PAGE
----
3) How did the Under-Secretary change his appearance to accompany Nanukaka? 

Answer-

The Under-Secretary changed his appearance to accompany Nanukaka. He changed into a Jodhpuri coat and a huge orange turban that was tied on his head by Uncle Nanukaka.

 

4) Who is a Zamindar? Do you know any Zamindar in your locality? What do the people in your locality think about him?

Answer- 

A  Zamindar is a landowner, especially one who leases his land to tenant farmers. Yes, there are a few zamindars near our locality and they are considered to be very rich and powerful by the people around us.

 

5) How did Nanukaka impress Sohanlal Ratiram?

Answer-

Lala Sohanlal Raitram planned on sending his son as Trade Commissioner to Hajrat Barkat Ali, the Ambassador but the plans were called off as someone poisoned H.B.’s mind about Lalaji’s son involved in some transaction concerning evacuee-property. Nanukaka, on the other hand, knew about it which is why he mentioned how close he was with H.B.. This made Sohanlal Ratiram come waddling out of the inner room and from here on, everything was smothered in the saccharine courtesy of the seasoned political campaigner.

 

6) What important information did he collect at Ratiram’s place?

Answer-

During his visit to Ratiram’s place, Nanukaka got to know the reason behind the rivalry between Lala Sohanlal and the Welfare Minister. The Welfare Minister had refused to consider Lalaji’s son for his daughter’s marriage and instead, wanted his daughter to marry the Prince of Ninnore whom they were yet to exchange horoscopes with. It was an important piece of information for Nanukaka as he wanted to see the Minister due to some urgent piece of work.

 

7) Who is a Prince? Do we have any prince now? If yes, do they enjoy the same privileges which they used to do?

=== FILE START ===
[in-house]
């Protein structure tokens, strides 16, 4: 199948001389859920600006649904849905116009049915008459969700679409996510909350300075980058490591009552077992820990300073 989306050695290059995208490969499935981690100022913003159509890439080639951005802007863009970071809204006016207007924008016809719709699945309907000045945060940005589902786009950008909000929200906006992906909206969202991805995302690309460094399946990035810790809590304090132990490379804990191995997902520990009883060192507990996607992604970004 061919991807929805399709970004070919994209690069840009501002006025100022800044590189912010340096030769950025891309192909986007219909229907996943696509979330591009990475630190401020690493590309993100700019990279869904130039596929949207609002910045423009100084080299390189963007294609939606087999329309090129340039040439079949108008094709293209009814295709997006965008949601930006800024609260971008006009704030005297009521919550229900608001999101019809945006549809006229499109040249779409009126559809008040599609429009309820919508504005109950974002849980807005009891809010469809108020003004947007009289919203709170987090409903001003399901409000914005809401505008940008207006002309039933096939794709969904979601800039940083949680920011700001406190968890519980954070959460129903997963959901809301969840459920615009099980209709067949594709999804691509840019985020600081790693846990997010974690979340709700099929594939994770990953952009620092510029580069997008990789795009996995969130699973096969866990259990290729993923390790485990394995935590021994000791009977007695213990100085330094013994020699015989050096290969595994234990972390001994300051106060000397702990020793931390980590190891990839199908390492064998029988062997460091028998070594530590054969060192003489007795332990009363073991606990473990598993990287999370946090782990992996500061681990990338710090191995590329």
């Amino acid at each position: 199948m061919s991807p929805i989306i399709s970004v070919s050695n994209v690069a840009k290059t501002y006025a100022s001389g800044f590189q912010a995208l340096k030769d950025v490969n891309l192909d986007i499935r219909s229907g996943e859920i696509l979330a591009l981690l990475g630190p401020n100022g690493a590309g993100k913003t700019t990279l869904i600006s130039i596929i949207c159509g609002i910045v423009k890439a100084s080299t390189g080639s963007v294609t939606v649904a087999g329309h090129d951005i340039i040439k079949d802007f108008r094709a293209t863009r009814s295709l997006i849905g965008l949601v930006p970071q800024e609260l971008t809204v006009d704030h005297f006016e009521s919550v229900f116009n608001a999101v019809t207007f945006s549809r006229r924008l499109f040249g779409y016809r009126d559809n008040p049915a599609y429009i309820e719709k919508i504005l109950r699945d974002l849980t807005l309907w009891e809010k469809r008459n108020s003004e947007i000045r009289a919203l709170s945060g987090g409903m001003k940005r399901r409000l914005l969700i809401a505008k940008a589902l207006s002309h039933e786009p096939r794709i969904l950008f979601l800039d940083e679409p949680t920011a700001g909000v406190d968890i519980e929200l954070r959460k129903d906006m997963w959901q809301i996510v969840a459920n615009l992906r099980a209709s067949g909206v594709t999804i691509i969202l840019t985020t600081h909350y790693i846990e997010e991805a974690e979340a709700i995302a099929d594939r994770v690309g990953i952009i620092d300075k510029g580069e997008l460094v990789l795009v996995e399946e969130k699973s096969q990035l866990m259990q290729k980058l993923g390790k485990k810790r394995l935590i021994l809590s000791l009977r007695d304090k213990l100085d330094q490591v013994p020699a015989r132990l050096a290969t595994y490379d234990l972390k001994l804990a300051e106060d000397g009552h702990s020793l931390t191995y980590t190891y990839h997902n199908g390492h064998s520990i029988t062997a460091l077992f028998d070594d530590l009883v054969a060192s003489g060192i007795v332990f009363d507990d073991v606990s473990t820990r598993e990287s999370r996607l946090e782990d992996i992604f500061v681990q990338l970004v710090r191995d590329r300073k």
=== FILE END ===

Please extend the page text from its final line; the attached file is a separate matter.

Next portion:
Answer-

A Prince is the son of a monarch of an Indian princely state. No, we do not have a prince now. 

 

B.3. Answer the following questions briefly :

  1. Who was the second important person Nanukaka had planned to meet?

Answer- 

The second person that Nanukaka had planned to meet was the Welfare Minister.

 

  1. What preparation did he make to meet him?

Answer- 

In order to meet the Welfare Minister, Nanukaka thought it would be a great idea to go in a private car driven by a liveried chauffeur. Hence, they went to Sikka Auto Dealers to try out the car they had in mind. Moreover, the Under-Secretary dressed up in white Jodhpuri coat with and orange turban while Nanukaka sat regally like the hereditary pandit from a princely state.

 

  1. What new role did Nanukaka give the Under-Secretary to play?

Answer-

Nanukaka asked the Under-Secretary to dress up in a white Jodhpuri along with an orange turban. Hence, he played the role of a liveried chauffeur that drove Nanukaka to the Welfare Minister.

 

  1. How did he manage to impress the Sikka Auto Dealers?

Answer-

Since the motor car touts can smell a rich man from a mile away, Nanukaka curated a small plan to impress the Sikka Auto Dealers. He wrote a bearer’s cheque worth a thousand rupees and kept it in an old coat of his’. He handed over the coat to the dhobi who later came running in front of everyone waving that cheque, making it look like Nanukaka had been careless enough to leave a bearer’s cheque of such a huge amount. Nanukaka even rewarded the dhobi with money. This made him look rich and wealthy enough to be able to buy that outlandish car they were eyeing on.